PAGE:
Any sense among the users that the group is merely a talking shop or PR stunt
In my experience of building user groups starting small is often a advantage. Simply introducing a number of like minded clients to each other can often work wonders.
Once a core of motivated and interested parties start helping each other out then it can expand into something larger. Typically it needs to grow in somewhat of an organic manner. Forcing the pace often lowers the interest level from the initial participants, and above all else the group needs to have motivated members.
The advantages of a user group include but are not limited to.
A community talking to the market about your company with an independent and positive manner. Potential new users are much more likely to find and trust such a group than they are your own company website.
Clients trust existing clients. A simple but powerful example is the Amazon 5 star system. Very few people read what the manufacturer has to say about their products, but the star ratings and reviews of complete strangers matter. Why? Because people believe the person selling to them is lying. Users reviewing the product have no advantage to lie, so are unlikely to do so.
The supplier has a ready source of reference clients to draw on.
Product management and marketing have clients available to talk to them about use cases, future developments and to gauge new ideas with
Senior management have the opportunity to “test the waters” on a range of topics, from pricing, product, business process, marketing and sales. It can save a lot of time to simply ask some trusted client partners.
Many companies that run user groups fail to understand the importance of the role and give it to the wrong person within the business.
The ideal leader of the user community needs to possess the following characteristics.
Respected by the users, the company and by the industry
Needs to be senior enough to be able to command a room
Charismatic and confident to say no when needed
Open to new ideas and able to sell those ideas to either the supplier or the user group
Excellent interpersonal skills
Ability to appear above the battle for new products or revenue. Needs to been seen as able to take the long view.
Ultimately user groups can be extremely powerful sales and marketing tools. They can also bind together a group into a family of like minded folks with a common goal. Like all families there can on occasion be some fighting. But the vast majority of us would agree families are worth the pain.
Top 9 tips from someone who’s done it.
Groups such as the xChange Group do an excellent job bringing clients and resellers together and the format works highly effectively. However it is not necessary to start with a conference of this size, or even a conference at all.
I have created usergroups with 6 clients meeting for breakfast and growing the group from there. One of the groups I started back in 1999 is now one of the most important user groups in the AV and VC world the AVusergroup. There is nothing wrong with starting with something as simple as a MeetUp group.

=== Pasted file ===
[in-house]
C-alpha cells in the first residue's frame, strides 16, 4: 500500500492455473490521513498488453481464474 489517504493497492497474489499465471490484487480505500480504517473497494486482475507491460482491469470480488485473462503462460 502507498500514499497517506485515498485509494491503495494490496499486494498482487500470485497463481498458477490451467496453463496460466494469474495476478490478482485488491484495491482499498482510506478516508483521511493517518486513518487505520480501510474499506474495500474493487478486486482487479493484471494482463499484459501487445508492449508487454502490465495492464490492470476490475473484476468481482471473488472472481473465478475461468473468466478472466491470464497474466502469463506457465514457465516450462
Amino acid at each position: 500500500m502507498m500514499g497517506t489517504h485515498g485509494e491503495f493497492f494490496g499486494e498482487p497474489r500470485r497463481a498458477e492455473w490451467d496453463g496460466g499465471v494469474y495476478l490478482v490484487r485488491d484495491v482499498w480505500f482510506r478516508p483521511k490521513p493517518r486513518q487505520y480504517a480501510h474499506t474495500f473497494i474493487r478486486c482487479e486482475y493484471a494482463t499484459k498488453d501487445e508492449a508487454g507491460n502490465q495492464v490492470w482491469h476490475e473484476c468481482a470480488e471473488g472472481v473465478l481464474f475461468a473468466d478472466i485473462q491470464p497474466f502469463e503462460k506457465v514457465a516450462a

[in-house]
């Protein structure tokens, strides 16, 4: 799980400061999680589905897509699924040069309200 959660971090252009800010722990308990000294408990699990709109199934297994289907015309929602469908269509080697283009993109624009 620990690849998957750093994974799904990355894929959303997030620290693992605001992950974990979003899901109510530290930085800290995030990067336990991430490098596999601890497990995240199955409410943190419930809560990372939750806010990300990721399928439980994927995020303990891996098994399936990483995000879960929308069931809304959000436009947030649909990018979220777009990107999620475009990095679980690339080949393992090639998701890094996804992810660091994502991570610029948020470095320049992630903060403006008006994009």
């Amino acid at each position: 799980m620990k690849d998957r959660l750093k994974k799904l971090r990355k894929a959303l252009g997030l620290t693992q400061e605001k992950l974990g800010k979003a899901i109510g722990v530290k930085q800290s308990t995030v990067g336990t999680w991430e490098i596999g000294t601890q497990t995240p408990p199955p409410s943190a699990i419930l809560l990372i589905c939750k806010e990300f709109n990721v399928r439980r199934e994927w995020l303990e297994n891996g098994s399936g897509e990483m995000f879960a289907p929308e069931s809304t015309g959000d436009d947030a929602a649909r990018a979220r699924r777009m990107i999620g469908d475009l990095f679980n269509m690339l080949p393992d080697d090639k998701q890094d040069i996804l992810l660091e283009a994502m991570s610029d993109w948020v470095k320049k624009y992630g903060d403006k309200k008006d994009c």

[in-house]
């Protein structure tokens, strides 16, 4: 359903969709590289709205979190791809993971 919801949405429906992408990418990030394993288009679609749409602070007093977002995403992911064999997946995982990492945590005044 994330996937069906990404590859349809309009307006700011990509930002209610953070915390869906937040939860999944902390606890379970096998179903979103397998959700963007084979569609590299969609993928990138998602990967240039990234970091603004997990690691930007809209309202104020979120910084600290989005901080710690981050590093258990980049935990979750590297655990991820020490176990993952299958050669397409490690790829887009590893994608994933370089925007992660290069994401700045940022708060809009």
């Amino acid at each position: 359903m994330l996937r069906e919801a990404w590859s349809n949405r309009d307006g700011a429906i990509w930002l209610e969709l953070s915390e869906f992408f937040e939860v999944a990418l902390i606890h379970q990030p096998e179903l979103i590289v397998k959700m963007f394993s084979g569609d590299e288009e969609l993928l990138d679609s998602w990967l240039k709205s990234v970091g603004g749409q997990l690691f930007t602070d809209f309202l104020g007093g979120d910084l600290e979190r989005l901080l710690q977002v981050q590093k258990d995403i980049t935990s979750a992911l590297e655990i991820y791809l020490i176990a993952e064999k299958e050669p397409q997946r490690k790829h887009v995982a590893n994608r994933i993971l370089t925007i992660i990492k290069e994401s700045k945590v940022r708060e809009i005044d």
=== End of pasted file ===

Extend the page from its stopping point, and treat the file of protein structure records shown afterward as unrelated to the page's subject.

Small is often beautiful and getting the culture right before growing the group is often the secret to success. There are always individuals who want to hijack a group for their own purposes. That can be tolerated, even welcomed if it moves the group forward. After all the users should be able to get something out of it. They are helping the supplier and not getting paid.
Regional groups, concentrating on a single location can often be very effective. That way the users can physically meet each other on a relatively regular basis. In my experience quarterly or bi monthly seems to work best.
Once you have a number of smaller groups up and working then working to build some cross pollination of ideas can be highly effective.
Make it matter. If the user community feels that the supplier is treating the user group as simply a piece of PR, then they will lose interest very quickly, often with very nasty consequences. If the supplier wants to build a group it needs to commit for the long term.
Continuity of personnel from the supplier, and an attitude of help rather than profit needs to be established. Help the clients and the business will come. Attempting to force it doesn’t go down well.
Empower the clients to help you. Very few would feel comfortable taking a commission for recommending you, and I would never even considered such a practise. It breaks the rule of we are working together to help each other, not directly profit. But the opportunity to speak at your conference, or to be the poster child for the supplier often goes down well. The users have careers too, and enabling them to shine is good for the supplier and them.
A happy client is your best salesperson. So for the next conference such as Enterprise Connect16, Infocomm16 or other big trade show consider inviting a client or two long to work with you on the presentation. New clients prefer to hear your message from another client, the press love speaking to real users and it enables you to give something back to the clients.
I always value feedback and would love to hear your stories both positive and negative about user groups. Simply drop me a line at: Sdudley@ExcessionEvents.com